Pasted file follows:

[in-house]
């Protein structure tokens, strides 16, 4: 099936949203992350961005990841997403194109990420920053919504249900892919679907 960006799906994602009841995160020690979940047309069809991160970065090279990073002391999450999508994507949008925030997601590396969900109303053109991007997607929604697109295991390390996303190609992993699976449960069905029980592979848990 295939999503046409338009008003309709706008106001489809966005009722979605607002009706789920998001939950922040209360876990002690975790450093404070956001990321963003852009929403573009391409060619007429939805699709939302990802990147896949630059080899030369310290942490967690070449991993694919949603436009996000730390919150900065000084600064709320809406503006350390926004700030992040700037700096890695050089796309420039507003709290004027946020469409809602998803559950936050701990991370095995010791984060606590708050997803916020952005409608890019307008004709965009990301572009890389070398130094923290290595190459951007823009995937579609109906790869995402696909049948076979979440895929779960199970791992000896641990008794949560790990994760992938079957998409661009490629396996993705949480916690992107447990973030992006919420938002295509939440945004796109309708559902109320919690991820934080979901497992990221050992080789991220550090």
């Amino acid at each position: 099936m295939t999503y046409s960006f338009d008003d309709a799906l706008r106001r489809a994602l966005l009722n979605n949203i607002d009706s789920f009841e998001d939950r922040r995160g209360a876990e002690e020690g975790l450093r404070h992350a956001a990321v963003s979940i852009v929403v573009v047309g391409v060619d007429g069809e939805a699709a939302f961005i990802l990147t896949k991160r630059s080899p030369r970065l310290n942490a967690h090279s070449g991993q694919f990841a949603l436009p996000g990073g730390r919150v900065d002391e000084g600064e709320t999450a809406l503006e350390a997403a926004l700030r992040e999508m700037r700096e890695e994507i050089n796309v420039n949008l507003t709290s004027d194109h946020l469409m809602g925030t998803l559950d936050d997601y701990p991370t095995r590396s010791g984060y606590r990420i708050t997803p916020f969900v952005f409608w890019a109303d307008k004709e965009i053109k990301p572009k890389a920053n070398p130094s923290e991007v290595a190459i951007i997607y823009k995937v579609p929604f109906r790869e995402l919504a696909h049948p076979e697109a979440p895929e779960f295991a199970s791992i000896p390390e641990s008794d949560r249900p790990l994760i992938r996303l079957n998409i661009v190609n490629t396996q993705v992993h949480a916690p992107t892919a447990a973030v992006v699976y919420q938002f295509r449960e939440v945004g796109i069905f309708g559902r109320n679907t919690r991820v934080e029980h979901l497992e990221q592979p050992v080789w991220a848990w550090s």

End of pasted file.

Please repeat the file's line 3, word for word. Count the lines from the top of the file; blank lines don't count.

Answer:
């Amino acid at each position: 099936m295939t999503y046409s960006f338009d008003d309709a799906l706008r106001r489809a994602l966005l009722n979605n949203i607002d009706s789920f009841e998001d939950r922040r995160g209360a876990e002690e020690g975790l450093r404070h992350a956001a990321v963003s979940i852009v929403v573009v047309g391409v060619d007429g069809e939805a699709a939302f961005i990802l990147t896949k991160r630059s080899p030369r970065l310290n942490a967690h090279s070449g991993q694919f990841a949603l436009p996000g990073g730390r919150v900065d002391e000084g600064e709320t999450a809406l503006e350390a997403a926004l700030r992040e999508m700037r700096e890695e994507i050089n796309v420039n949008l507003t709290s004027d194109h946020l469409m809602g925030t998803l559950d936050d997601y701990p991370t095995r590396s010791g984060y606590r990420i708050t997803p916020f969900v952005f409608w890019a109303d307008k004709e965009i053109k990301p572009k890389a920053n070398p130094s923290e991007v290595a190459i951007i997607y823009k995937v579609p929604f109906r790869e995402l919504a696909h049948p076979e697109a979440p895929e779960f295991a199970s791992i000896p390390e641990s008794d949560r249900p790990l994760i992938r996303l079957n998409i661009v190609n490629t396996q993705v992993h949480a916690p992107t892919a447990a973030v992006v699976y919420q938002f295509r449960e939440v945004g796109i069905f309708g559902r109320n679907t919690r991820v934080e029980h979901l497992e990221q592979p050992v080789w991220a848990w550090s």